from Ethiopia, 1976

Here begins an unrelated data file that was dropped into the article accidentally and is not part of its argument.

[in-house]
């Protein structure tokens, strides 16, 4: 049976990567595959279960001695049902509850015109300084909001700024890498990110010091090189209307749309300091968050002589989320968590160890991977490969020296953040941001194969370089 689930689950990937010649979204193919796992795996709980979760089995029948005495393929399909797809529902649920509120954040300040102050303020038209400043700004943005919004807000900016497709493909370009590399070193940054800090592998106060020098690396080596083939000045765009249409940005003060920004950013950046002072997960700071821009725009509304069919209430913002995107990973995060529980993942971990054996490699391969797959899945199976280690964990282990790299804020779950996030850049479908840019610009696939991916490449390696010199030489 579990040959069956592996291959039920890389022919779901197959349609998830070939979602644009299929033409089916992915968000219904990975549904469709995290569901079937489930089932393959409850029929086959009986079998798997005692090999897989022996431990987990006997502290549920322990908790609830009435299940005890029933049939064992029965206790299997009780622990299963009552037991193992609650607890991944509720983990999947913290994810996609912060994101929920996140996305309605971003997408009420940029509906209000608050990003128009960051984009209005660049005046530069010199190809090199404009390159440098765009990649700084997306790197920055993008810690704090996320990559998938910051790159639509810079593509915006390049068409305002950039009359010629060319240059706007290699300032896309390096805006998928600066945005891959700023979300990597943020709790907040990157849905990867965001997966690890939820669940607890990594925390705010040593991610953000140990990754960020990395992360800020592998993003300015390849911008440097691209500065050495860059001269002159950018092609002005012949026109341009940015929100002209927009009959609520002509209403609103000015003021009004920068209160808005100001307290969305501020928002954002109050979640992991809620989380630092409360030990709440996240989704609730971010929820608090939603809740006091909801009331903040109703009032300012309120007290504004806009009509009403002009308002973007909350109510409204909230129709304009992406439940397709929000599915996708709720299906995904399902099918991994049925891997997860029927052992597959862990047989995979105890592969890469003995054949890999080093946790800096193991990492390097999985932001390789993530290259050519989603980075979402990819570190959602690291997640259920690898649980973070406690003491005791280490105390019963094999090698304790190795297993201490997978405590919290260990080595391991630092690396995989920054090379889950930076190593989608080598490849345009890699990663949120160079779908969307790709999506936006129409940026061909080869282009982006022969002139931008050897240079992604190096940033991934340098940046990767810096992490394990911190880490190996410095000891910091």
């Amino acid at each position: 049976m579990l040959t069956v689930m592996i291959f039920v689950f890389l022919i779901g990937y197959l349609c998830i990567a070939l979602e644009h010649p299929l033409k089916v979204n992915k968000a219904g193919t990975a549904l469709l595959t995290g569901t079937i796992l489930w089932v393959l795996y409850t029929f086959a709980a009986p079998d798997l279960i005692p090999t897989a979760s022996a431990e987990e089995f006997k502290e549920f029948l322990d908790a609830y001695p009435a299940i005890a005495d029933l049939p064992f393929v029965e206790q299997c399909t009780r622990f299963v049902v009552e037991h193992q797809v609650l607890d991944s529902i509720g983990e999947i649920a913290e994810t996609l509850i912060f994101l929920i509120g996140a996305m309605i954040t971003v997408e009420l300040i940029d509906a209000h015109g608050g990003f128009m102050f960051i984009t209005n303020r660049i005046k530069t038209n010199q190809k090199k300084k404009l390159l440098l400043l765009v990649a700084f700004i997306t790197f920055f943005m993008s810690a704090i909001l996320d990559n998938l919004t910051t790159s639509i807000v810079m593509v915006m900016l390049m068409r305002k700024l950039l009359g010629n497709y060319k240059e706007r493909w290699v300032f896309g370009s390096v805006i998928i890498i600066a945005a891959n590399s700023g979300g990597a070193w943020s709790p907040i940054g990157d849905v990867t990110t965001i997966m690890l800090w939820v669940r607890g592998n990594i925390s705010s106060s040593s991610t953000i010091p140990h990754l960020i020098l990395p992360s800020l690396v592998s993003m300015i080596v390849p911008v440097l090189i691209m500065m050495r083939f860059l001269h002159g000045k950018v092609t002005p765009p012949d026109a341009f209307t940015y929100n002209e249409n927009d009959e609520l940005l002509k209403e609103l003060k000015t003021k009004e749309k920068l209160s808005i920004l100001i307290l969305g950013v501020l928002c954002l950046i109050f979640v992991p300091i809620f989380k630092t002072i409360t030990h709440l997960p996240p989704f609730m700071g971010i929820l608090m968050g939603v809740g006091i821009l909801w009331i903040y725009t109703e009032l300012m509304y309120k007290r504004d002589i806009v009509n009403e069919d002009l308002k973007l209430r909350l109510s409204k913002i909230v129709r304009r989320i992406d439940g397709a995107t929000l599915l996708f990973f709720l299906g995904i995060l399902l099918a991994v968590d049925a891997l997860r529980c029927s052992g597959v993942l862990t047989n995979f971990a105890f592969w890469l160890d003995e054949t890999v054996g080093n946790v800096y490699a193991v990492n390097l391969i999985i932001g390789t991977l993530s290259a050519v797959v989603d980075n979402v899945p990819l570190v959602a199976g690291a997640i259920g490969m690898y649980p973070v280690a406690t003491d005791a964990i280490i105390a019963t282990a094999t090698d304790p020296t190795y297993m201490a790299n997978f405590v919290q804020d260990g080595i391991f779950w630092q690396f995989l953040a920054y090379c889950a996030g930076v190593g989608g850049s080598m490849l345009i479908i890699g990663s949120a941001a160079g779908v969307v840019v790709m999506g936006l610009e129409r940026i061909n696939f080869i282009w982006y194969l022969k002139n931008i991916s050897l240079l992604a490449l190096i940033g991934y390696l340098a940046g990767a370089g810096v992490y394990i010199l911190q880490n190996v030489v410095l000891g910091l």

When he moved to Los Angeles from New York, where he had experienced Warhol’s Factory firsthand and had begun to develop his performance theater, Cointet joined artists such as Bas Jan Ader, Michael Asher, David Askevold, John Baldessari, Ger van Elk, Douglas Huebler, David Lamelas, William Leavitt, Allen Ruppersberg, Ruscha, William Wegman, and others who were, at the time, inventing the Conceptualist trope of location. While Robert Smithson was in New Jersey making his non-sites and calling his home state the California of the East in tribute to the left coast, where he had made some of his most ambitious site-related works, artists in Southern California were using the extreme hybridity of the landscape and the locally diverse culture around them to fashion a regional, location-related conceptual language. I think here of Cointet’s ravishing and mysterious Halved Painting, 1974, a landscape of letters with a gash through the middle, a gap that functions as a silence, a challenge to the aural image called up by the title of the latter of two plays in which the painting starred as its leading prop—At Sunrise . . . a Cry Was Heard, 1976. An actress, dressed with Carol Merrill aplomb, narrates an epic journey punctuated by the letters in the painting to which she gestures at critical points in the story line. While a specific location is never revealed, the journey recalls one of Cointet’s (and Ruppersberg’s) favorite fictions, Raymond Roussel’s Impressions of Africa (1910). This mix of a silence that is expressed visually and an aural experience that is described with language or letters but is unintelligible to the audience—this experience of confounded reading, of audiovisual aphasia, is similar to the experience of reading Ruscha’s paintings. Or more to the point of the gap, Ruscha’s paintings of the late ’80s that contain actual chunks of negative space, unpainted moments where words should appear. They appear to function linguistically but don’t, or can’t. In Ruscha’s Nothing Landscape, 1987, for instance, the gap is framed by two trees that act like parentheses around the silence in the middle—a luscious caricature of a landscape that is structured by language and generates only silence.